BEIRUT: Civil servants and school teachers intend to stage a major rally close to Rafik Hariri International Airport Friday in another bid to compel the Cabinet to pass the controversial salary scale to Parliament.
The Union Coordination Committee, which groups civil servants and public school teachers, says that these roaming sit-ins will not end as long as their demands fall on deaf ears.
The UCC, which plans to hold another big rally near the Grand Serail on March 21, has nearly crippled most of the key public departments with daily sit-ins and demonstrations across the country.
But the civil aviation department said in a statement Thursday that the sit-in would have no effect on the traffic and flights at the airport.
Riot police and Army personnel will deploy in and around the airport Friday to keep the protesters away from the terminal and facilitate the movement of passengers.
The UCC did not say that it would block the roads leading to the airport or hint that it would storm the terminal.
On Thursday, the UCC carried out a protest outside Beirut Port.
A crowd of about 300 public workers, spearheaded by the head of the UCC Hanna Gharib, gathered at the entrance of the port, shouting slogans against Prime Minister Najib Mikati, who has refused to bow to strike pressure, and his government.
“You can fund the salary scale through the ports’ [customs fees],” Gharib said, addressing the Cabinet.
“Smuggling via the port is not done by employees but by tycoons,” Gharib complained, while praising Port workers who responded to the UCC call for protest.
The president of the Association of State Employees Mahmoud Haidar warned the government against taking money from the poor:
“You are not allowed to finance the salary scale from our pockets or the pockets of the poor.
“You must fund it through the pockets of those who have been smuggling money over the past 20 years and are responsible for $60 billion in public debt.”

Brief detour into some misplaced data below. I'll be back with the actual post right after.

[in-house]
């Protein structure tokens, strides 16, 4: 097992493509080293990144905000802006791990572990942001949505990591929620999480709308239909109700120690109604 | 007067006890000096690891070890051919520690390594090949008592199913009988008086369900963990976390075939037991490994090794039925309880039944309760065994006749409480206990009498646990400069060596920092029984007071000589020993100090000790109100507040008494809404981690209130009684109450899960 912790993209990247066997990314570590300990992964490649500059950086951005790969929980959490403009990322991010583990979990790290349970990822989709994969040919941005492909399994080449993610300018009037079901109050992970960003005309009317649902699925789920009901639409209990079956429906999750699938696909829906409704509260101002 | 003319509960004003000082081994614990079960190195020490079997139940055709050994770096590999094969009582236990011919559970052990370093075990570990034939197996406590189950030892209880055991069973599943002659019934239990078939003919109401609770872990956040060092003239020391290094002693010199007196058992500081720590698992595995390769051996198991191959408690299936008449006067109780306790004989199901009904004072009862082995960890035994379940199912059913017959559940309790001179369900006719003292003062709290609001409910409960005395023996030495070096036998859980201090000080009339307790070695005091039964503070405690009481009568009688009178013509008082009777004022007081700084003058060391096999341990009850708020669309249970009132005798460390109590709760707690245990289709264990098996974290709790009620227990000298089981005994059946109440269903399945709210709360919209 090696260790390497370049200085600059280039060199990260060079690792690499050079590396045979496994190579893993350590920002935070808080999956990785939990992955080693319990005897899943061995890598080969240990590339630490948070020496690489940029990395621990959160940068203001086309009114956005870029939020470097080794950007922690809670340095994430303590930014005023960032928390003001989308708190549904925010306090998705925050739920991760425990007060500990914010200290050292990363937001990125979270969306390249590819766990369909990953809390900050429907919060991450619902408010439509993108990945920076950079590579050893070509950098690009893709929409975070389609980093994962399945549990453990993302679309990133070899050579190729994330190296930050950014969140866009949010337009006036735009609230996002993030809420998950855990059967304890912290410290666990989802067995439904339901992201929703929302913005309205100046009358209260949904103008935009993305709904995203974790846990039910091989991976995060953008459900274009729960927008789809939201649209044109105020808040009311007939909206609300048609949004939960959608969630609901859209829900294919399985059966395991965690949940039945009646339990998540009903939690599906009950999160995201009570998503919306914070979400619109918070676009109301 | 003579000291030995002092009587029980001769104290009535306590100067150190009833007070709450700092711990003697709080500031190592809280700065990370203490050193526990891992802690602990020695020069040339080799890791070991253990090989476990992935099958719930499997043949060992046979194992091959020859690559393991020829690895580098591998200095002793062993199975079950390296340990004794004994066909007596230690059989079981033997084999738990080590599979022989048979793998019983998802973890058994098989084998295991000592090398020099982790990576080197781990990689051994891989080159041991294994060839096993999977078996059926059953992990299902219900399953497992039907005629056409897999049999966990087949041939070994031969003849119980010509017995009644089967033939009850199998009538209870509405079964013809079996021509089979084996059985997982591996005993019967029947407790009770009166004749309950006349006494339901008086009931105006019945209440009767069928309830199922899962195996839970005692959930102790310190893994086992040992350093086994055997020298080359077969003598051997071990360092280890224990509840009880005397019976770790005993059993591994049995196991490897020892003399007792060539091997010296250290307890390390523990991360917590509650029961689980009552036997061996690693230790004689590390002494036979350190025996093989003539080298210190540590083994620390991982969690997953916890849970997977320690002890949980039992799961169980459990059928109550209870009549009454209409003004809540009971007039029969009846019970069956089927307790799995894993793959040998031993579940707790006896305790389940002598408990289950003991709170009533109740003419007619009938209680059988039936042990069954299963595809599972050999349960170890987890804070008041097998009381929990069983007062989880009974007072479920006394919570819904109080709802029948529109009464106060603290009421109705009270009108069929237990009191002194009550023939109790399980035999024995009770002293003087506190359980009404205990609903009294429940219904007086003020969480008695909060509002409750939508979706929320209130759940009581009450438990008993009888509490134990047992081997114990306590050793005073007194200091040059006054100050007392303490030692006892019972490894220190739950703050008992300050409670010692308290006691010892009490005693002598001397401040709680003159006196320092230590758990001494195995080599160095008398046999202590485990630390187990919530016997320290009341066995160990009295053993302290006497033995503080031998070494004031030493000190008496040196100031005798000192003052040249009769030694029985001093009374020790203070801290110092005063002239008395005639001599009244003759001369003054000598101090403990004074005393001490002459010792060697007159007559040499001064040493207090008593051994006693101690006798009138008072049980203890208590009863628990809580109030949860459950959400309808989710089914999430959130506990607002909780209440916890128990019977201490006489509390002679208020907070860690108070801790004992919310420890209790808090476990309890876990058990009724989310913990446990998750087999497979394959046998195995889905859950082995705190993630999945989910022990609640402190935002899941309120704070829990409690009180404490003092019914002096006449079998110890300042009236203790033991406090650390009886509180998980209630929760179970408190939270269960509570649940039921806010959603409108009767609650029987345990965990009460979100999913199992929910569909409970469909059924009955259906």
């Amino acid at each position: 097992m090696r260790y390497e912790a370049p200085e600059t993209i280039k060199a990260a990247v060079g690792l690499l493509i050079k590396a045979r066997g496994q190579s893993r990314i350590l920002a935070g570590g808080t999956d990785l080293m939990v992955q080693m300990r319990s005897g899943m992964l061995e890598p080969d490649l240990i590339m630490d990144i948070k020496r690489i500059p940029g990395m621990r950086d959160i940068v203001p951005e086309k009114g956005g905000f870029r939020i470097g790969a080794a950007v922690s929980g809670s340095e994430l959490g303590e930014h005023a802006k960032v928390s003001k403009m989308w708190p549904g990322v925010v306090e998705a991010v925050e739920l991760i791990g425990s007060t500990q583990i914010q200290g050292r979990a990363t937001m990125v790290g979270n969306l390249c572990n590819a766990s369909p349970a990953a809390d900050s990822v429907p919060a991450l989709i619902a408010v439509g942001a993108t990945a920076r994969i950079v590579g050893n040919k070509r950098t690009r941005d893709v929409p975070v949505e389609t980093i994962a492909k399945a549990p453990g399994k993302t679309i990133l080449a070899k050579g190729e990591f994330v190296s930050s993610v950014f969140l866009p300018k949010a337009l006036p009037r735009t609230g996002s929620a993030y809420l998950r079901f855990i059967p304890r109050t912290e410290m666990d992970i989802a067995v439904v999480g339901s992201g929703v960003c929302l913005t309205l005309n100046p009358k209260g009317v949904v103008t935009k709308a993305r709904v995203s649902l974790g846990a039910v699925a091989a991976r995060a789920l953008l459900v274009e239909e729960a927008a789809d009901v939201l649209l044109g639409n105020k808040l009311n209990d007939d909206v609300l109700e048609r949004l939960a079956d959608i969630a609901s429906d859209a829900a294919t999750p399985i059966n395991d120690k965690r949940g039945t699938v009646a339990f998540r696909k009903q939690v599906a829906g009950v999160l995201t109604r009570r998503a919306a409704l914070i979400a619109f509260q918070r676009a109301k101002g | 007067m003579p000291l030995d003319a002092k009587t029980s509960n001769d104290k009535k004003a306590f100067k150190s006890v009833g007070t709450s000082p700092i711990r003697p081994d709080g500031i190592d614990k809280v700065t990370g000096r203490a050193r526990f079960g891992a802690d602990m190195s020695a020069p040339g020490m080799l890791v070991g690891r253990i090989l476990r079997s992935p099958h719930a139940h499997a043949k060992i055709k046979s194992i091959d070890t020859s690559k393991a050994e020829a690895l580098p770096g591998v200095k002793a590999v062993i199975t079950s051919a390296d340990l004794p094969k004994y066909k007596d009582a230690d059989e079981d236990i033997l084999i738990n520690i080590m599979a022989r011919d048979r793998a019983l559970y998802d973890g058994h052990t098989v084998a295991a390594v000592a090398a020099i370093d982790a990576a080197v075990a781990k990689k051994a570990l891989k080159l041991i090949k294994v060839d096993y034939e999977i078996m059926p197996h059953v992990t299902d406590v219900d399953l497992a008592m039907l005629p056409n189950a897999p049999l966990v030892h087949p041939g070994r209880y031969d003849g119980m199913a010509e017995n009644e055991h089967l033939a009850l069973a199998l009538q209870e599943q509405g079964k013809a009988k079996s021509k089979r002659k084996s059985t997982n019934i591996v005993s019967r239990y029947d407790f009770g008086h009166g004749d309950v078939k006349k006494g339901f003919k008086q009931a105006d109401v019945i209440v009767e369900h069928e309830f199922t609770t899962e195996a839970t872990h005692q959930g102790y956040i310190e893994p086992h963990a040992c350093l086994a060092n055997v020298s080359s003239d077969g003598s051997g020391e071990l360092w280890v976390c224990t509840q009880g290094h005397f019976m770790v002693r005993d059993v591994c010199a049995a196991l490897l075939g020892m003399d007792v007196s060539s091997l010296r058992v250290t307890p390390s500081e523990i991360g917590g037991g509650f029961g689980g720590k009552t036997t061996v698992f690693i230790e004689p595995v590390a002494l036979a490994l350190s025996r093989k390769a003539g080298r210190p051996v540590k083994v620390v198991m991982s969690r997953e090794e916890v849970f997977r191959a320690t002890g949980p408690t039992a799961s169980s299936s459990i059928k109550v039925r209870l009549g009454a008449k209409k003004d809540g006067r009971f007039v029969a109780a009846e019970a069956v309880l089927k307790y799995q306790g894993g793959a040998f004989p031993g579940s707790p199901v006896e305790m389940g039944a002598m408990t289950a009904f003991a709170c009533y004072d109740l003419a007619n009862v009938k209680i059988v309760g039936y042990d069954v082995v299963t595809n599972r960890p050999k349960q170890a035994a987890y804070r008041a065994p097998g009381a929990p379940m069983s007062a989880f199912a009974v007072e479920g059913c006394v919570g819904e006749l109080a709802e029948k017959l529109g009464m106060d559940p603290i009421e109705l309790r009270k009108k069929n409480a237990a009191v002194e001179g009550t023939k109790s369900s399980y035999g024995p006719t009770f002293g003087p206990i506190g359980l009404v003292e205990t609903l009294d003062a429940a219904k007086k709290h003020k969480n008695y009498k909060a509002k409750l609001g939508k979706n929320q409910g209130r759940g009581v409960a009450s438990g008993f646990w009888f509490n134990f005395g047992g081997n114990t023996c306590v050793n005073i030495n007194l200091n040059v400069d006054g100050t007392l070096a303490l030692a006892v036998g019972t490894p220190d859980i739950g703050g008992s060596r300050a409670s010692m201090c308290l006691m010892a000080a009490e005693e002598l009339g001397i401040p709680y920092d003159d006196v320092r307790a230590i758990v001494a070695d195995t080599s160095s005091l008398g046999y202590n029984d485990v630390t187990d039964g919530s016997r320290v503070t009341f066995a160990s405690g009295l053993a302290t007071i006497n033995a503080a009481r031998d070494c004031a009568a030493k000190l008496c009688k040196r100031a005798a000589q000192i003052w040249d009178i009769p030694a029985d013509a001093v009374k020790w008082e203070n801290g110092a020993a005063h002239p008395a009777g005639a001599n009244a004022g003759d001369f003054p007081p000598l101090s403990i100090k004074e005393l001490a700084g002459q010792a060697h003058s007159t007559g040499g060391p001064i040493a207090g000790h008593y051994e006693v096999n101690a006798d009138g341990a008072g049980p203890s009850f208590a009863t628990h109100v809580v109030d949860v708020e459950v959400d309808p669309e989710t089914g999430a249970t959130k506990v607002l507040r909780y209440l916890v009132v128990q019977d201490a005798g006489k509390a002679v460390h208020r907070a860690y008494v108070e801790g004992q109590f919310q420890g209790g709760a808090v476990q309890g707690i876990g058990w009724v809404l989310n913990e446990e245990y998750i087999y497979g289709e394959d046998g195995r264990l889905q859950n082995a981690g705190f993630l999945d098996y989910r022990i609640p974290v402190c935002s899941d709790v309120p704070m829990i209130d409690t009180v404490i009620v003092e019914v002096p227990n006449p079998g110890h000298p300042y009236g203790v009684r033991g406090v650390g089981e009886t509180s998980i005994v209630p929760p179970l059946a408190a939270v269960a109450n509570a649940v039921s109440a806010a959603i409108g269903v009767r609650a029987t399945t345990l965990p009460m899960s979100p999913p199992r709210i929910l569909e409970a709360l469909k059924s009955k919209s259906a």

From Beirut Port, the demonstrators marched to the nearby Zaitunay Bay waterfront promenade.
Describing the marina venture as illegal, Gharib said Zaitunay Bay, filled with restaurants, cafes and boutiques, was owned by a Cabinet minister.
“Zaitunay Bay ... was established through the Treasury from people’s money under the pretext of building a port,” Gharib said.
He said Treasury funds were given to real estate giant Solidere with the right to invest for a period of 50 years, renewable at LL2,500 per meter annually.
Solidere is a joint-stock company in charge of redeveloping Downtown Beirut after the conclusion in 1990 of the country’s devastating Civil War.
The UCC Wednesday vowed to bring the already strike-crippled public sector to a complete halt ahead of a key Cabinet meeting scheduled for next week.
“All administrative paperwork will be completely halted at the Finance Ministry, the Justice Ministry and real estate registration offices until March 21,” Gharib said Wednesday.
All public schools and most government services have been shut since the UCC launched its open-ended strike Feb. 19.
Citizens and business owners have complained that obtaining essential paperwork has become difficult.
A new salary scale for the public sector was approved by the Cabinet seven months ago, but the decision was put on hold for further study due to the lack of financing and strong opposition from the private sector’s Economic Committees.
Mikati has argued the Cabinet needs more time to look into means to finance the pay hike before he refers the draft law to Parliament for a vote.
The private school teachers, which did not participate in the sit-ins this week, has vowed to take to the street on March 21 if Mikati continues to stall in passing the salary scale.
But it is not clear whether all private schools in the country will close next week if the teachers keep their pledge to go on strike.